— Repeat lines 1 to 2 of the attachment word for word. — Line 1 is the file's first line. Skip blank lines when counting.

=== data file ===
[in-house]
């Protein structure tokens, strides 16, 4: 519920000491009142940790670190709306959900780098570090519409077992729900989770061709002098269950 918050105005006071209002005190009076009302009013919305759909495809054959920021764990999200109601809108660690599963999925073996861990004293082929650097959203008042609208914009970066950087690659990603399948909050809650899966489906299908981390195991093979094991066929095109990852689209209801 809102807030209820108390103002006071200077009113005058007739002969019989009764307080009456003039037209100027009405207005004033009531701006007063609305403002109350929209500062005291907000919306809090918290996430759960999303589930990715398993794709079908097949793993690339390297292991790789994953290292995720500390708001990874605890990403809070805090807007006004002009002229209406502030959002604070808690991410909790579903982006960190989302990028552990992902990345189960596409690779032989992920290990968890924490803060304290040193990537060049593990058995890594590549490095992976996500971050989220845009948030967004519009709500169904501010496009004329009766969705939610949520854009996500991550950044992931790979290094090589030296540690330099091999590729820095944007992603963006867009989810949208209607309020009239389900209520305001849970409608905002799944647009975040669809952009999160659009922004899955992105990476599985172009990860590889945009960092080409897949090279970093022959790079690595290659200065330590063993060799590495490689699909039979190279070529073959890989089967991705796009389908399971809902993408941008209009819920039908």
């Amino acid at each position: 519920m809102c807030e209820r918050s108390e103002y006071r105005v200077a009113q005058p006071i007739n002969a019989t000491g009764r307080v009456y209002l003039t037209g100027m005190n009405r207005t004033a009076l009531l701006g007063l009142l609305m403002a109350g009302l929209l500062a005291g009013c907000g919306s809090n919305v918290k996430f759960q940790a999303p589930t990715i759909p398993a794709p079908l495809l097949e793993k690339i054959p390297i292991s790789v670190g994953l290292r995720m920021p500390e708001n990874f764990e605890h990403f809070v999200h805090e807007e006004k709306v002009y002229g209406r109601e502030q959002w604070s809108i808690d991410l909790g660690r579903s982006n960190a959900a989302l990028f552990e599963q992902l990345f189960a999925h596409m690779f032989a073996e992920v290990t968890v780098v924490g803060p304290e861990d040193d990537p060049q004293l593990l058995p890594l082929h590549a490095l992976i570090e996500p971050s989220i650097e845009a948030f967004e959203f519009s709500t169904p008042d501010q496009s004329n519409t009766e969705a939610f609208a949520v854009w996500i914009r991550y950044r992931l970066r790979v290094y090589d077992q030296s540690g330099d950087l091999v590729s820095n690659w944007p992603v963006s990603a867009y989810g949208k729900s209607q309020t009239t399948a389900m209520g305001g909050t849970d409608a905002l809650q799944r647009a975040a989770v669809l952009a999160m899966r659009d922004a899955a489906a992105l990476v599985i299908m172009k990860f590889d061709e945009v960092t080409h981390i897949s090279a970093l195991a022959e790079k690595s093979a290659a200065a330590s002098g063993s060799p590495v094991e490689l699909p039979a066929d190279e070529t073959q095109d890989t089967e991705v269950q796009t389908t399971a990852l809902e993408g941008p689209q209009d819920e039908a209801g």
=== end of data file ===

[in-house]
């Protein structure tokens, strides 16, 4: 519920000491009142940790670190709306959900780098570090519409077992729900989770061709002098269950 918050105005006071209002005190009076009302009013919305759909495809054959920021764990999200109601809108660690599963999925073996861990004293082929650097959203008042609208914009970066950087690659990603399948909050809650899966489906299908981390195991093979094991066929095109990852689209209801 809102807030209820108390103002006071200077009113005058007739002969019989009764307080009456003039037209100027009405207005004033009531701006007063609305403002109350929209500062005291907000919306809090918290996430759960999303589930990715398993794709079908097949793993690339390297292991790789994953290292995720500390708001990874605890990403809070805090807007006004002009002229209406502030959002604070808690991410909790579903982006960190989302990028552990992902990345189960596409690779032989992920290990968890924490803060304290040193990537060049593990058995890594590549490095992976996500971050989220845009948030967004519009709500169904501010496009004329009766969705939610949520854009996500991550950044992931790979290094090589030296540690330099091999590729820095944007992603963006867009989810949208209607309020009239389900209520305001849970409608905002799944647009975040669809952009999160659009922004899955992105990476599985172009990860590889945009960092080409897949090279970093022959790079690595290659200065330590063993060799590495490689699909039979190279070529073959890989089967991705796009389908399971809902993408941008209009819920039908």